If you try to run an audit check from Google or any other services, you might get an accessibility error saying that, “Buttons do not have an accessible name”.
When a button doesn’t have an accessible name screen readers and other assistive technologies announce it as button.
When someone who is a disabled and using hearing devices or any other means to get access to your website, the button will no serve any purpose. Because it will provide no information to users about what the button does.
How to add accessible names to buttons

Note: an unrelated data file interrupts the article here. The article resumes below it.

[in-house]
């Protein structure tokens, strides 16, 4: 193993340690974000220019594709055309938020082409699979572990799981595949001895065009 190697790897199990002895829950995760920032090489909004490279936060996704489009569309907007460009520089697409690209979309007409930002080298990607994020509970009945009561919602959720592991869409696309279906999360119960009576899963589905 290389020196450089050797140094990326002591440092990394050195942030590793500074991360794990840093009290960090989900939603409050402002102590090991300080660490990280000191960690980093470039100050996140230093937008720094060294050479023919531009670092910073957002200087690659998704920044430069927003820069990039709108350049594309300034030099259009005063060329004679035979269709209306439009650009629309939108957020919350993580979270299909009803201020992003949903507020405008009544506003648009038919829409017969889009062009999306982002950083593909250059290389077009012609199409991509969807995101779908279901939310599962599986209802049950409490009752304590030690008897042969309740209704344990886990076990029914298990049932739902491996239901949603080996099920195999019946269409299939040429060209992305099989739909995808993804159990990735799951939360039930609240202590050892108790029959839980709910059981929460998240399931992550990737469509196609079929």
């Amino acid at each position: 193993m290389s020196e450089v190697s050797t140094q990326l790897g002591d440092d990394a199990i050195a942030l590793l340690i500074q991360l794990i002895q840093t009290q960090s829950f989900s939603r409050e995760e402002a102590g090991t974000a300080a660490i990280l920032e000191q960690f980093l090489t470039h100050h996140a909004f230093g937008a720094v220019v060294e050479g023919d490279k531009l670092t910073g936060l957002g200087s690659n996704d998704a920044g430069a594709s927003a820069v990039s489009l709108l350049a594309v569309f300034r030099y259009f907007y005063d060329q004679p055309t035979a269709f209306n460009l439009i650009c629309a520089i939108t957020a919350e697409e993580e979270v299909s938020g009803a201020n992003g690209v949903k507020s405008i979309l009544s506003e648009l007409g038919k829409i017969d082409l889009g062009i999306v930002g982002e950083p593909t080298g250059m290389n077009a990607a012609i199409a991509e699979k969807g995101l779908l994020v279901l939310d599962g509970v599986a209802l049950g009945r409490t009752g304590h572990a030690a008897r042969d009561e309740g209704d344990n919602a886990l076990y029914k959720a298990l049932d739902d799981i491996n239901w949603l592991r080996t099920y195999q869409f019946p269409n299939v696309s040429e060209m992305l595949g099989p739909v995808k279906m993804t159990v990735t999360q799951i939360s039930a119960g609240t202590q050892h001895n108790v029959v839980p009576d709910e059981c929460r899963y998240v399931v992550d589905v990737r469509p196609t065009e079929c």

For buttons with visible labels, add text content to the button element.
Make the label a clear call to action.
For buttons without visible labels, like icon buttons, use the aria-label attribute to clearly describe the action to anyone using an assistive technology.
<button class="btn" aria-label="Left Arrow"> <span class="class-name" aria-hidden="true">left_arrow</span> </button> OR <button aria-label="Close" onclick="myDiv.close()">X</button>
The aria-label attribute
The aria-label attribute is used to define a string that labels the current element.
We can use it in cases where a text label is not visible on the screen.
If there is visible text labeling the element, use aria-labelledby instead.
This attribute can be used with any typical HTML element; it is not limited to elements that have an ARIA role assigned.
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